Want a stronger resume? Use our extensive library of professional resume examples as practical starting guides. You’ll also find ready-made content with our helpful Resume Builder – simple click, customize, and download.

Find out what is the best resume for you in our Ultimate Resume Format Guide.


Treasury Accountant Duties and Responsibilities

The duties required of treasury accountants vary based on their financial institution and the number of accounts they work with on a regular basis. However, these core responsibilities are common in most businesses:

Monitor Cash Balances Treasury accountants monitor daily cash balances and determine cash requirements needed to cover losses and payments.

Check Invoices Treasury accountants verify that invoices have been paid.

Verify Paperwork Treasury accountants verify accounts receivable paperwork to balance accounts and ensure that all figures match payment information.

Gather Year-End Information Treasury accountants gather and compile all year-end financial data to audit figures and determine various financial trends.

Prepare Forecasts Treasury accountants design forecasts predicting the company’s financial future and current financial trends.

Write Financial Data Reports Treasury accountants write regular reports based on financial data showing incoming and outgoing figures, as well as other relevant information.

Manage Investments Treasury accountants manage investment accounts and create detailed reports showing gains and losses.


Treasury Accountant Skills and Qualifications

Treasury accountants use math skills to work with detailed financial information and create reports based on this data. When hiring treasury accountants, employers seek professionals who have all the following skills:

  • Mathematics – treasury accountants use math skills on a daily basis to make calculations and work with financial figures
  • Computer skills – treasury accountants use various computer programs to create spreadsheets and access data, which requires good computer skills
  • Attention to detail – treasury accountants use attention to detail to verify figures and make accurate calculations
  • Analytical thinking – treasury accountants create financial forecasts and financial data reports, making analytical thinking essential for this job
  • Communication skills – treasury accountants use written communication skills to create detailed financial reports that others can read and understand
  • Time management – treasury accountants use good time management to meet deadlines and complete tasks in a timely fashion
  • Organization skills – treasury accountants use organization skills to keep paperwork and financial records neat and orderly

Treasury Accountant Education and Training

Treasury accountants must have a bachelor’s degree in finance, accounting, statistics, business administration, or a related field in order to pursue this career path. Additionally, some employers require treasury accountants to have past experience working in finance. Many employers also require treasury accountants to have specific certification, either as a certified treasury professional (CTP) or a chartered financial analyst (CFA). These designations are issued after successfully completing a certification course and obtaining a passing grade on the certification exam. Little training is provided to treasury accountants because candidates must already have extensive education and training to apply for this job. Many treasury accountants begin performing their usual duties upon being hired. Some employers provide a brief grace period for newly hired treasury accountants, usually no longer than two weeks, as they familiarize themselves with the institution’s financial data and various accounts.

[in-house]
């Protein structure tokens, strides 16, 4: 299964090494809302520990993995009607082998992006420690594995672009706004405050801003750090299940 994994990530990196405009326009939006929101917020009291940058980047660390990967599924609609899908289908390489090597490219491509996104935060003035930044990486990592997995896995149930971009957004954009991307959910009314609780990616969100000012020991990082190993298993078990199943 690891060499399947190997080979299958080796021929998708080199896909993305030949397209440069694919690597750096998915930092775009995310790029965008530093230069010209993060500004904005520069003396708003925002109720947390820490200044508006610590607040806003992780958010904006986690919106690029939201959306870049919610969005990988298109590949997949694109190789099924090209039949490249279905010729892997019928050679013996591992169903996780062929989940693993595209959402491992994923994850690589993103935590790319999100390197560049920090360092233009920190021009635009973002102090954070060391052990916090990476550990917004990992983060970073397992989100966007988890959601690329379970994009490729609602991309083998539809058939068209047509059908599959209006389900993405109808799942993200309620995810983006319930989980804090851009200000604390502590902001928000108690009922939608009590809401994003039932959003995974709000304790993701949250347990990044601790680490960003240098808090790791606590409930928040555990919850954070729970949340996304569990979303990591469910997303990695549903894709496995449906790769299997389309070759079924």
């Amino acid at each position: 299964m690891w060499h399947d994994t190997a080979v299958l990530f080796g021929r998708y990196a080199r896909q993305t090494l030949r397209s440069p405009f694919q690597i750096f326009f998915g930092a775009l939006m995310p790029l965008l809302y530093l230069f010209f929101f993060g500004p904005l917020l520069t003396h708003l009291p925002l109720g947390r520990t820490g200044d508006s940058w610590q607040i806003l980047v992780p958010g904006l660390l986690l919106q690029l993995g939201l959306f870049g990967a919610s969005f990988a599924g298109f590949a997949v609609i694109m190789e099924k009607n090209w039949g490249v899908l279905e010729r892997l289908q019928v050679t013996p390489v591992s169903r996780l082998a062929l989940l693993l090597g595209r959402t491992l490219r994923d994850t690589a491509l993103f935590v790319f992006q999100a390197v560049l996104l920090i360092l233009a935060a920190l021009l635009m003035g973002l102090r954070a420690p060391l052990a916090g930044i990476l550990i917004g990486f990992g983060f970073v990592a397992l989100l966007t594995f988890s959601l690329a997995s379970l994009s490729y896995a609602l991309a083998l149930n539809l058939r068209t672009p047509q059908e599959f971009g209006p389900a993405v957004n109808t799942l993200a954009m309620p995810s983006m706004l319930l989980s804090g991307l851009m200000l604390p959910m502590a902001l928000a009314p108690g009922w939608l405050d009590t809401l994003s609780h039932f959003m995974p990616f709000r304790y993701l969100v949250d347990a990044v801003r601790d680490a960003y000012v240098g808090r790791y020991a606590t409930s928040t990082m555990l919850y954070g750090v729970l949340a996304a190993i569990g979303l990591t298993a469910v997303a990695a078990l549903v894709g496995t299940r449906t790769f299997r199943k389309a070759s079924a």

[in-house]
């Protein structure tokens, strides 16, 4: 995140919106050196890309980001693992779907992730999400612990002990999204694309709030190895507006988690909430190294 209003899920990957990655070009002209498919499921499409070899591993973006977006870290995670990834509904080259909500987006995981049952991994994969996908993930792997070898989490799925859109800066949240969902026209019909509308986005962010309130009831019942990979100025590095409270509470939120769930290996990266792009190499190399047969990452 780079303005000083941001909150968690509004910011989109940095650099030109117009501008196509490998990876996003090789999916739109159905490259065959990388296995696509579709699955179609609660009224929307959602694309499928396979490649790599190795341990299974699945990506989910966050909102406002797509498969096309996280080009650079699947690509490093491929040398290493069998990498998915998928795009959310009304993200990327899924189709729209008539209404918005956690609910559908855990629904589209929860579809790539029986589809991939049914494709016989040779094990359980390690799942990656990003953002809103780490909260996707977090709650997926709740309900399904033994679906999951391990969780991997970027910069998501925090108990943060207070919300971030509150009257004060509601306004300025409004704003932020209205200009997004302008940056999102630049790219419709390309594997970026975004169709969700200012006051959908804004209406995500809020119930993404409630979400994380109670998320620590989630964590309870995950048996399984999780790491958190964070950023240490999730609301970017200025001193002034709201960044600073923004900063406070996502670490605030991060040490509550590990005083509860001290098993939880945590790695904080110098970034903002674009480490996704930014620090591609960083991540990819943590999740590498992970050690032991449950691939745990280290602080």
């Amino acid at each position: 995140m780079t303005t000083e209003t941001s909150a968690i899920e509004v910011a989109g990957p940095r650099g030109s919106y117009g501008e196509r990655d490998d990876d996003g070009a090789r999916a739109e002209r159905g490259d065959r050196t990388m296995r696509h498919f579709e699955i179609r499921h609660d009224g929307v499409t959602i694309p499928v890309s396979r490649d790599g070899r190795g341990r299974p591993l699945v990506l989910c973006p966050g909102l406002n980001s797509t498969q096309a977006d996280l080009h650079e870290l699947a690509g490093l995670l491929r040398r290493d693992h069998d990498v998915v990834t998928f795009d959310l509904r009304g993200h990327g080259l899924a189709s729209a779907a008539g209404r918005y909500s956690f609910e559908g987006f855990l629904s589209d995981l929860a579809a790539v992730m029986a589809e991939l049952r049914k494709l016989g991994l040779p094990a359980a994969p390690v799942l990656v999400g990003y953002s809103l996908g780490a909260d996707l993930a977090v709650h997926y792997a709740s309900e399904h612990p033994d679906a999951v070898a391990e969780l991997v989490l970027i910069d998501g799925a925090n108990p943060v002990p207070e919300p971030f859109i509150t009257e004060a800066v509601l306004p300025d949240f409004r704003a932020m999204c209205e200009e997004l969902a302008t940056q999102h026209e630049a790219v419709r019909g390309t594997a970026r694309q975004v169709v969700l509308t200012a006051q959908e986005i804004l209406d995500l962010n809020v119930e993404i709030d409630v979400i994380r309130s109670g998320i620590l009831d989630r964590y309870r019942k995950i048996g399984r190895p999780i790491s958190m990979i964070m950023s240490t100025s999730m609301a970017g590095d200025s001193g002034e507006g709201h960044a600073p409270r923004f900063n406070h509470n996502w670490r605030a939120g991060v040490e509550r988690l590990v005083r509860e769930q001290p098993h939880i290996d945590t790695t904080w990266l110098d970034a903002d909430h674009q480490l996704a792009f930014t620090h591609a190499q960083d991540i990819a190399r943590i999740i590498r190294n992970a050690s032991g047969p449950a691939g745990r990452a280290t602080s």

Treasury Accountant Salary and Outlook

PayScale data shows that treasury accountants earn $55,943 in median annual income. Detailed job information for accountants and auditors compiled by the Bureau of Labor Statistics (BLS) shows that these professionals earn $69,350 in annual median income, or $33.34 hourly. The BLS expects employment in this field to rise 10 percent through 2026. This rate is faster than average. Full benefits are provided to treasury accountants by a majority of employers. These benefits include health, dental, and vision insurance. Paid vacation and sick days also come standard in most packages.


Helpful Resources

Use these helpful resources to find treasury accountant job openings, training programs, career opportunities, and workplace strategies:

Association of Corporate Treasurers – founded specifically for treasurers, ACT offers job listings, an online treasuring handbook, information about pursuing a treasury career, training programs, networking events, and career growth opportunities

Accountants’ Guidebook: A Financial and Managerial Accounting Reference – this book simplifies complex financial dynamics to provide an in-depth reference guide for accountants. The text covers basic tasks, common accounting procedures, debt collection, and many other duties performed by treasury accountants

Association for Financial Professionals – learn more about accounting certification programs, explore topics and networking pages, read industry publications, and find career advancement resources at the AFP website

Accountants: The Natural Trusted Advisors – learn methodologies for performing treasury accountant tasks successfully, including financial planning strategies and techniques that promote client satisfaction

Accounting Tools – read articles, listen to podcasts, explore content, and discover courses and books at this website full of various professional accounting tools

Accountants’ Handbook – use this reference book to learn how to perform day-to-day tasks that are essential to treasury accounting